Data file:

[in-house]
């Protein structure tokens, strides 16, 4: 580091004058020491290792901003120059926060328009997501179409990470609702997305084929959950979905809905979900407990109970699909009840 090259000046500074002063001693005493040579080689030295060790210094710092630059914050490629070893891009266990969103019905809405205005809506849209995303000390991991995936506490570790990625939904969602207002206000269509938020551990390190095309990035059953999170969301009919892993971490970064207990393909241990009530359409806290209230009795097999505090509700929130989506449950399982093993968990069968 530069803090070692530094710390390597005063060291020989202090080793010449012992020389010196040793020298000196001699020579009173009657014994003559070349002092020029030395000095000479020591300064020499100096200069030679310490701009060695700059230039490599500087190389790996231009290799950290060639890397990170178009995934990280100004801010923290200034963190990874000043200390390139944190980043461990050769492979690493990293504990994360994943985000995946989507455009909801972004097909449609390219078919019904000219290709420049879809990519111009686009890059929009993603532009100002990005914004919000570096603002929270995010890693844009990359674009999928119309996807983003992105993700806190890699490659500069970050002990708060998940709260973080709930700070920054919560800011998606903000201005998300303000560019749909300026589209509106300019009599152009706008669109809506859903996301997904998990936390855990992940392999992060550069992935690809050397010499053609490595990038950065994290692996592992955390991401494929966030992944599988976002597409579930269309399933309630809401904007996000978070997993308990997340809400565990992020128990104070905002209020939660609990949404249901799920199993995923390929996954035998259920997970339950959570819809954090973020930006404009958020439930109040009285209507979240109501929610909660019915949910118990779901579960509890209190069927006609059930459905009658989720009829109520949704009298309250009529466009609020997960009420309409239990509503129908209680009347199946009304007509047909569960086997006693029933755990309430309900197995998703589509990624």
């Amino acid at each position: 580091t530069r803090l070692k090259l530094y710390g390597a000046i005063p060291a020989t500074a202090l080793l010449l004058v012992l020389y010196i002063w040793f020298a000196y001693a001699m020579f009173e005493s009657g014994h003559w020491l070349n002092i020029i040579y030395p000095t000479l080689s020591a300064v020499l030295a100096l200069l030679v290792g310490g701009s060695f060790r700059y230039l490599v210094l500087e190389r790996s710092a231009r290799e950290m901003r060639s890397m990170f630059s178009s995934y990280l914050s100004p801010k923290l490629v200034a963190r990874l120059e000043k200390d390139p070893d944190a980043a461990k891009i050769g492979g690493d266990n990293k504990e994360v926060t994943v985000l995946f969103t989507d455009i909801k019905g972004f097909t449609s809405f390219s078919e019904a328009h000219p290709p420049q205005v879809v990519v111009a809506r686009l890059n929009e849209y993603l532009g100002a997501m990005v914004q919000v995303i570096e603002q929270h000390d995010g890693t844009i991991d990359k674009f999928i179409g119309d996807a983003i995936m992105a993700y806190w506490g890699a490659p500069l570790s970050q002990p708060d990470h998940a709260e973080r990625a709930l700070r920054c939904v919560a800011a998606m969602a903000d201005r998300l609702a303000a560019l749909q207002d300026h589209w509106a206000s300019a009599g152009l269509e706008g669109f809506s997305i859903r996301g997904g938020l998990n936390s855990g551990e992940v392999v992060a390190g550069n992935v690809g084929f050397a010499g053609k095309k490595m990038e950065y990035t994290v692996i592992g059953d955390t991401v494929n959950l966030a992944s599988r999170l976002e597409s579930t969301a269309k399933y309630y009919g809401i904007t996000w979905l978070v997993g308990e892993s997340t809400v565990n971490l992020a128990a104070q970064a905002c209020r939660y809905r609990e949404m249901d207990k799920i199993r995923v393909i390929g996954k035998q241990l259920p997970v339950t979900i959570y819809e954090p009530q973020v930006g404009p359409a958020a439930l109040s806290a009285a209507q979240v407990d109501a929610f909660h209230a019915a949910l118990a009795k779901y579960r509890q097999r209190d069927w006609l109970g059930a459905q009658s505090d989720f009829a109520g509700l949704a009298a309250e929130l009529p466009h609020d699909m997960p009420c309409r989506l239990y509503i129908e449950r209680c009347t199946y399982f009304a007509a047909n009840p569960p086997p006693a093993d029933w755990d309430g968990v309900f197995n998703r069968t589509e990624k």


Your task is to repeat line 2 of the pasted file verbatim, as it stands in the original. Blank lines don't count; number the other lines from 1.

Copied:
């Protein structure tokens, strides 16, 4: 580091004058020491290792901003120059926060328009997501179409990470609702997305084929959950979905809905979900407990109970699909009840 090259000046500074002063001693005493040579080689030295060790210094710092630059914050490629070893891009266990969103019905809405205005809506849209995303000390991991995936506490570790990625939904969602207002206000269509938020551990390190095309990035059953999170969301009919892993971490970064207990393909241990009530359409806290209230009795097999505090509700929130989506449950399982093993968990069968 530069803090070692530094710390390597005063060291020989202090080793010449012992020389010196040793020298000196001699020579009173009657014994003559070349002092020029030395000095000479020591300064020499100096200069030679310490701009060695700059230039490599500087190389790996231009290799950290060639890397990170178009995934990280100004801010923290200034963190990874000043200390390139944190980043461990050769492979690493990293504990994360994943985000995946989507455009909801972004097909449609390219078919019904000219290709420049879809990519111009686009890059929009993603532009100002990005914004919000570096603002929270995010890693844009990359674009999928119309996807983003992105993700806190890699490659500069970050002990708060998940709260973080709930700070920054919560800011998606903000201005998300303000560019749909300026589209509106300019009599152009706008669109809506859903996301997904998990936390855990992940392999992060550069992935690809050397010499053609490595990038950065994290692996592992955390991401494929966030992944599988976002597409579930269309399933309630809401904007996000978070997993308990997340809400565990992020128990104070905002209020939660609990949404249901799920199993995923390929996954035998259920997970339950959570819809954090973020930006404009958020439930109040009285209507979240109501929610909660019915949910118990779901579960509890209190069927006609059930459905009658989720009829109520949704009298309250009529466009609020997960009420309409239990509503129908209680009347199946009304007509047909569960086997006693029933755990309430309900197995998703589509990624």